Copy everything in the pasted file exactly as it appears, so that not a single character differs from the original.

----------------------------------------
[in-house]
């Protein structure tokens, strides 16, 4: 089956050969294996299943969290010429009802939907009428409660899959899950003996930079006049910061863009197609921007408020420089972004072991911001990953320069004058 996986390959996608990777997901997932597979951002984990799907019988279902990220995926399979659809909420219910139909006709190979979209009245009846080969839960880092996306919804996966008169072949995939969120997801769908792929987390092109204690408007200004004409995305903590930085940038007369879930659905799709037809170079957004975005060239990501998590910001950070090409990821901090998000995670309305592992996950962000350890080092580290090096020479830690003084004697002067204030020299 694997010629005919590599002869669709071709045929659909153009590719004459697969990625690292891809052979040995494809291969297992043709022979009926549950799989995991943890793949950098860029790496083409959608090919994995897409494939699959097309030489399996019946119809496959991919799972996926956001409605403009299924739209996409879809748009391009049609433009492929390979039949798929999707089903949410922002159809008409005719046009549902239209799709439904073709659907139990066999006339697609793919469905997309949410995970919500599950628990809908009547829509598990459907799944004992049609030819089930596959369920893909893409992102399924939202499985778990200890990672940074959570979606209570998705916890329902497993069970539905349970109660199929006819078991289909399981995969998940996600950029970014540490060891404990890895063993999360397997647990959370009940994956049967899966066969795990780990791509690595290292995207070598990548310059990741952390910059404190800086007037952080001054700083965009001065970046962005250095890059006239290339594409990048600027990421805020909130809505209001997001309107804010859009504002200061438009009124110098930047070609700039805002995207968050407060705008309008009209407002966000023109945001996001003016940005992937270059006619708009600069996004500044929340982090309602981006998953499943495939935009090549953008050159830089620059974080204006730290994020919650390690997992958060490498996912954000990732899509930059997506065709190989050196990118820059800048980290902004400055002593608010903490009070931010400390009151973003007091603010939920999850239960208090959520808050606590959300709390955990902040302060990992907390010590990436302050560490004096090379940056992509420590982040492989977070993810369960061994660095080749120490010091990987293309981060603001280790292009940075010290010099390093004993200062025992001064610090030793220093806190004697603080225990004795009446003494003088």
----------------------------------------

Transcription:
[in-house]
């Protein structure tokens, strides 16, 4: 089956050969294996299943969290010429009802939907009428409660899959899950003996930079006049910061863009197609921007408020420089972004072991911001990953320069004058 996986390959996608990777997901997932597979951002984990799907019988279902990220995926399979659809909420219910139909006709190979979209009245009846080969839960880092996306919804996966008169072949995939969120997801769908792929987390092109204690408007200004004409995305903590930085940038007369879930659905799709037809170079957004975005060239990501998590910001950070090409990821901090998000995670309305592992996950962000350890080092580290090096020479830690003084004697002067204030020299 694997010629005919590599002869669709071709045929659909153009590719004459697969990625690292891809052979040995494809291969297992043709022979009926549950799989995991943890793949950098860029790496083409959608090919994995897409494939699959097309030489399996019946119809496959991919799972996926956001409605403009299924739209996409879809748009391009049609433009492929390979039949798929999707089903949410922002159809008409005719046009549902239209799709439904073709659907139990066999006339697609793919469905997309949410995970919500599950628990809908009547829509598990459907799944004992049609030819089930596959369920893909893409992102399924939202499985778990200890990672940074959570979606209570998705916890329902497993069970539905349970109660199929006819078991289909399981995969998940996600950029970014540490060891404990890895063993999360397997647990959370009940994956049967899966066969795990780990791509690595290292995207070598990548310059990741952390910059404190800086007037952080001054700083965009001065970046962005250095890059006239290339594409990048600027990421805020909130809505209001997001309107804010859009504002200061438009009124110098930047070609700039805002995207968050407060705008309008009209407002966000023109945001996001003016940005992937270059006619708009600069996004500044929340982090309602981006998953499943495939935009090549953008050159830089620059974080204006730290994020919650390690997992958060490498996912954000990732899509930059997506065709190989050196990118820059800048980290902004400055002593608010903490009070931010400390009151973003007091603010939920999850239960208090959520808050606590959300709390955990902040302060990992907390010590990436302050560490004096090379940056992509420590982040492989977070993810369960061994660095080749120490010091990987293309981060603001280790292009940075010290010099390093004993200062025992001064610090030793220093806190004697603080225990004795009446003494003088």